These factsheets outline more about the support that is available.
Access to additional phone data and affordable internet
Many of the phone and internet services are providing free data top ups during this time. Check with your plan provider to see what they offer.
Mental health resources
It is important to look after your mental health during the COVID-19 pandemic.
Easy English - looking after your mental health
- For more tips and resources to look after your mental health during the pandemic visit.
- Contact the on (available Monday to Friday 8am to 8pm and Saturday and Sunday 9am to 7pm) for information or help because of coronavirus (COVID-19).
- You can visit the webpage for tips to look after your mental health.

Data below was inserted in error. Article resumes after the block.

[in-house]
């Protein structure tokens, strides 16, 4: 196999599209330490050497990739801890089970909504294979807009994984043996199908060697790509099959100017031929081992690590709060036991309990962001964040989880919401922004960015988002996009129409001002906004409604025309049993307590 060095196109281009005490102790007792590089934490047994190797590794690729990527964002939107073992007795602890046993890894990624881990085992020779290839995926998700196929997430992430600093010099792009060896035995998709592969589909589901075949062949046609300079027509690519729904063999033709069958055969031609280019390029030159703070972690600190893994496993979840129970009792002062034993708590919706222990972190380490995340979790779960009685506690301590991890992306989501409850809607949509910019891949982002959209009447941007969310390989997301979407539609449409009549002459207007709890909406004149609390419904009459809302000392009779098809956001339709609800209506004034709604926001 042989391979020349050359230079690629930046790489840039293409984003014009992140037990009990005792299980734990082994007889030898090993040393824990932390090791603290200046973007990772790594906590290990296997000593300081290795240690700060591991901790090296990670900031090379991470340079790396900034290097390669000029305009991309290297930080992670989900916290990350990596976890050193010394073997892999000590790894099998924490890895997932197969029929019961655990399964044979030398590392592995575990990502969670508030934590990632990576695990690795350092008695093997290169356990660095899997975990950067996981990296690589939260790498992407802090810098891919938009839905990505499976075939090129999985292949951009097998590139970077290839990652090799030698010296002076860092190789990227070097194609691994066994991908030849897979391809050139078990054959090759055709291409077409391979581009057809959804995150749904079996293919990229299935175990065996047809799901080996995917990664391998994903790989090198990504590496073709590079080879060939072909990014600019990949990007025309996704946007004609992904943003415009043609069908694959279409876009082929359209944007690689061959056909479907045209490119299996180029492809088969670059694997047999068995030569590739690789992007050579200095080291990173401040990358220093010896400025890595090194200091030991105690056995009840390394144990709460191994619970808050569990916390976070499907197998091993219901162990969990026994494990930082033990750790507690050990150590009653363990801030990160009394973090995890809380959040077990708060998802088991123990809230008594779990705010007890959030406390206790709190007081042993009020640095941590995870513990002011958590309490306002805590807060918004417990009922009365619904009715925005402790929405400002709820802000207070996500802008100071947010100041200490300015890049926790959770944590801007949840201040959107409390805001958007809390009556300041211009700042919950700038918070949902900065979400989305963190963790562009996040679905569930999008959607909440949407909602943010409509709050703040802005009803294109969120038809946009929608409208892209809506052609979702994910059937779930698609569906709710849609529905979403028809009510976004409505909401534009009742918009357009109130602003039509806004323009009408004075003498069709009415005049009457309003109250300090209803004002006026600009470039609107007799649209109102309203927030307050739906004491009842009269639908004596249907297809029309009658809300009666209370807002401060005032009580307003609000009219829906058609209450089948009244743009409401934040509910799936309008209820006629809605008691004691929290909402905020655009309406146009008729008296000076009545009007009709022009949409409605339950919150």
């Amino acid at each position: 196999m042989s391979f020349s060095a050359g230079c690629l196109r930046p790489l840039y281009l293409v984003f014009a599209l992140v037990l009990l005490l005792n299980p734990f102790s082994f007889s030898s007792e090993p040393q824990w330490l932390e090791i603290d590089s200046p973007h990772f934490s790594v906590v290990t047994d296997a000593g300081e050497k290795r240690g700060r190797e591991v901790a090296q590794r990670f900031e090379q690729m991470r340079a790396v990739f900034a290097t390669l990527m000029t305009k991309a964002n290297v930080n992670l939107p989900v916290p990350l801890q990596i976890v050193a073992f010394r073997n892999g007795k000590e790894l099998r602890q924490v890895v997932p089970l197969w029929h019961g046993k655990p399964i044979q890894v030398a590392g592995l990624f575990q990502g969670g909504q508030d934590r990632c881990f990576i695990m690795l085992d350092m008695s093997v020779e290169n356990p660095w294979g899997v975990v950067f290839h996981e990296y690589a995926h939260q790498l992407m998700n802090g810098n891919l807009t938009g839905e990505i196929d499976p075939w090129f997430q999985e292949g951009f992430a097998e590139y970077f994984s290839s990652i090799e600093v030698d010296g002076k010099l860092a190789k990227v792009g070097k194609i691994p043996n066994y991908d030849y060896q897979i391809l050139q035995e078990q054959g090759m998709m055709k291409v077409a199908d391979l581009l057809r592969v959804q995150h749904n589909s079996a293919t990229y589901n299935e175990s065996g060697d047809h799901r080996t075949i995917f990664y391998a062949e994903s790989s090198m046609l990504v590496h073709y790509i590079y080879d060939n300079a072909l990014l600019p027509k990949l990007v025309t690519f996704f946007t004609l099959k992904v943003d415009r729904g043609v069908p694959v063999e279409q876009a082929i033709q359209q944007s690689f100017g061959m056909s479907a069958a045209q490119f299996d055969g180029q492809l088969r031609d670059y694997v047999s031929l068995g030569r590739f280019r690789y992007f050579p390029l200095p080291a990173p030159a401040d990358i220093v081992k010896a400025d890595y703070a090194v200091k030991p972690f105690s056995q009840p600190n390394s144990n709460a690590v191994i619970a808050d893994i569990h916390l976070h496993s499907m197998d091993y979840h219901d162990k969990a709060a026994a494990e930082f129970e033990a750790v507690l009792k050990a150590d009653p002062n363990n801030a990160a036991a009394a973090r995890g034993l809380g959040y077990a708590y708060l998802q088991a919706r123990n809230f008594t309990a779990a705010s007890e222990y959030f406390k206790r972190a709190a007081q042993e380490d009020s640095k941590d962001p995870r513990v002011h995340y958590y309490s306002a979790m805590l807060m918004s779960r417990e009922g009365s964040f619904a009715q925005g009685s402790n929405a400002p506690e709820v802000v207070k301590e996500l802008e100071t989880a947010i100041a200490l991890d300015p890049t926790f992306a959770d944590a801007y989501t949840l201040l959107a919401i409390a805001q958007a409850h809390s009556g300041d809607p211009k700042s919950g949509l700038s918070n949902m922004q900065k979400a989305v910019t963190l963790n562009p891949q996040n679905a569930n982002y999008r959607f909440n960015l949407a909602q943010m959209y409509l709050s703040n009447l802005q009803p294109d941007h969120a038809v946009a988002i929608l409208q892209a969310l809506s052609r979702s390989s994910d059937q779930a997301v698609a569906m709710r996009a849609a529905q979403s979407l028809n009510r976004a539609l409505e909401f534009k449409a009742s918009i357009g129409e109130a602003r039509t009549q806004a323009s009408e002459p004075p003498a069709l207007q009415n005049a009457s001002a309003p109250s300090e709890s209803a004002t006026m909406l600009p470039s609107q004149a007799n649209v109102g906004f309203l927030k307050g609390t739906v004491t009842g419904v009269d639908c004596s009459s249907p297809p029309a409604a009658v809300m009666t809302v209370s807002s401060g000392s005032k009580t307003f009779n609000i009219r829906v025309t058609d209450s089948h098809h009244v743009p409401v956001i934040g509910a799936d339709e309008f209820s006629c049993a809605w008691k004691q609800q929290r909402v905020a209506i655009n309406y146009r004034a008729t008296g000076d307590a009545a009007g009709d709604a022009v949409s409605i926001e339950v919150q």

- You can also get help through the service on to get free one-on-one support for your mental health and wellbeing during the pandemic. is funded by the Victorian Government.
- Contact the on available 24/7 or online chat (3pm–12am, 7 days a week).
- Remain connected with friends and family members and seek out peer support groups such as .
Family violence resources
Easy English - What to do if you are experiencing family violence
Information for Aboriginal communities
There is a range of information and resources for the Aboriginal community about how to manage the impact of COVID-19.
The First Peoples Disability Network has also developed a series of short films to help slow the spread of COVID-19 and ensure families and communities are safe.
More information and resources
Factsheet on resources and support for people with disability from diverse communities:
- Aboriginal people
- LGBTIQA+ people
- People from culturally and linguistically diverse communities
- People in regional Victoria
Reviewed 03 August 2021